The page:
Hollow logs can be used as the smoker room, just add a roof and cut door with hinges.
Great smoke house. Could you provide infos on the door cost and seller please? Thank you !
What do you plan on doing with that tiny thing
@Teddy. Smoke meat. Or maybe, oh, I don’t know…. SMOKE MEAT
You people should try Lemanns out of Ohio. They cater to the Ohio and Pennsylvania Dutch.. Have tons of tools and well hand pumps etc etc for off the grid. Very nice retail store! Have website!
Grandpa’s smokehouse was built from the squared trunks of trees from the farm. It was pegged. Well sealed room. Smokey fire was built in a wide shallow hole in the middle of the room. Hams and wild turkeys were memorable.
Where did you find the door for your fire box?
We built a beautiful smokehouse like this. Just finished up. I am wondering what kind of interior thermometer you used and how? We can’t seem to find one. Is it really just as simple as drilling a hole and putting the stick style thermometer in the door? And for fun, I live in Alaska and they have a fight on their hands stopping us from burning wood. Lots of places don’t have any alternative.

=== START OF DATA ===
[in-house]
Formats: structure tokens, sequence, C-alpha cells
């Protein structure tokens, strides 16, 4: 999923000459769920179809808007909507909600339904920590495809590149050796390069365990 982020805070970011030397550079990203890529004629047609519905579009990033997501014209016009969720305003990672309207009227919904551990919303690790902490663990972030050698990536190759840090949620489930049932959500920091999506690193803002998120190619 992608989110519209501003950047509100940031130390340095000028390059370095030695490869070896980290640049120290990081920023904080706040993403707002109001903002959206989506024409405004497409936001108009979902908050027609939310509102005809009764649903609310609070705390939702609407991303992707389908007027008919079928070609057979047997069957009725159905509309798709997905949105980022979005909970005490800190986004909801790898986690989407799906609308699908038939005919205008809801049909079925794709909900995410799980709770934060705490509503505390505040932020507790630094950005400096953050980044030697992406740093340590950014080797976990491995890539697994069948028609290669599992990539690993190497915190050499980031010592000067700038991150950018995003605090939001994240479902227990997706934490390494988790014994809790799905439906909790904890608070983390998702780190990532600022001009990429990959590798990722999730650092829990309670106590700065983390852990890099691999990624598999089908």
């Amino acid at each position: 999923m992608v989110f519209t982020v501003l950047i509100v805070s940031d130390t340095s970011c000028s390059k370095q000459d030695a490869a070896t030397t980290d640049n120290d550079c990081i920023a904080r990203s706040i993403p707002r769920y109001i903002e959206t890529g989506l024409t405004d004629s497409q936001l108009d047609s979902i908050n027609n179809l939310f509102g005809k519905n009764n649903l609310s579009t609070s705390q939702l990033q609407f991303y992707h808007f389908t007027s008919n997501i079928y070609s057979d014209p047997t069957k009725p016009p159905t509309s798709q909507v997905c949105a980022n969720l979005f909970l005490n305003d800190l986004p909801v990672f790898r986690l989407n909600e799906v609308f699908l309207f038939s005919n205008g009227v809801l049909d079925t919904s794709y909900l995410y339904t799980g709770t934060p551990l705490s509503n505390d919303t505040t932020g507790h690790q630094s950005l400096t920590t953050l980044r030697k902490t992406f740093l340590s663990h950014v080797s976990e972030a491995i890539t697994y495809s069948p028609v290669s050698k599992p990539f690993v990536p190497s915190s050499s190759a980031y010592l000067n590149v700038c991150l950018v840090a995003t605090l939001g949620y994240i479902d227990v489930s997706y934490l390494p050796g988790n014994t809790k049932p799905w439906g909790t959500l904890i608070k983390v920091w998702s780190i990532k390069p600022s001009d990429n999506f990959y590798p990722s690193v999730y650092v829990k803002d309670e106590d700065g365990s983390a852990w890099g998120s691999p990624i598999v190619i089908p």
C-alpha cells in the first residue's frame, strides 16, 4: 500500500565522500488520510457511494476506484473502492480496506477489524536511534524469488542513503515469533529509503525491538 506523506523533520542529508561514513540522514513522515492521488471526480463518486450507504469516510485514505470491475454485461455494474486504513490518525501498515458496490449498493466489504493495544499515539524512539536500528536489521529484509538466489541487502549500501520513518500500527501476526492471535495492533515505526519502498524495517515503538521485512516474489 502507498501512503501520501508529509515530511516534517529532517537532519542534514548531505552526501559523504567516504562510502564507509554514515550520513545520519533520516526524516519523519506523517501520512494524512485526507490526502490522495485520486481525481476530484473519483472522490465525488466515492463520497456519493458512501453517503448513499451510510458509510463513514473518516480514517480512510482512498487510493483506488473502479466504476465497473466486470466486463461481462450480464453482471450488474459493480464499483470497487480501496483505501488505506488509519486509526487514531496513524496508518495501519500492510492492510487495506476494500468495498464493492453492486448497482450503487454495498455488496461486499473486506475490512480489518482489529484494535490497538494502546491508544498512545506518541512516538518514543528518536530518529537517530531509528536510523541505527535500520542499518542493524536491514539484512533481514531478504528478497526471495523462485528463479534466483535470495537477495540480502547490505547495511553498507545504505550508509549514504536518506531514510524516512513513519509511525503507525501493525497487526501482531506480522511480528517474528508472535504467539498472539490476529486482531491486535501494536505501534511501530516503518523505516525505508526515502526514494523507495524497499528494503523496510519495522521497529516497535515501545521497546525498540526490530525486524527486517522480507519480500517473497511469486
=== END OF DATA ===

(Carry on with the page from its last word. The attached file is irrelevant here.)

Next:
When mixing the cement for the bricks, you should use fire clay added to the mixture. DO NOT use mortar!
One part fire clay.
One part cement (no gravel).
Three parts sand.
Add water to obtain a thick “peanut butter” consistency.
The fire clay aids the cement in withstanding the heat and keeps it from cracking and deteriorating over time.
Does anyone know if I need a permit or is the smoke House fire hazard. I live in New York City
What are the best woods to burn for this type of smokehouse?
Smart move. We can’t because of snowbirds and people moving around the area. But, gonna put a smoke room in the house ASAP. It has to be very well sealed to keep out smoke. In old houses, fireplaces usually had somker closets along the chimney. niio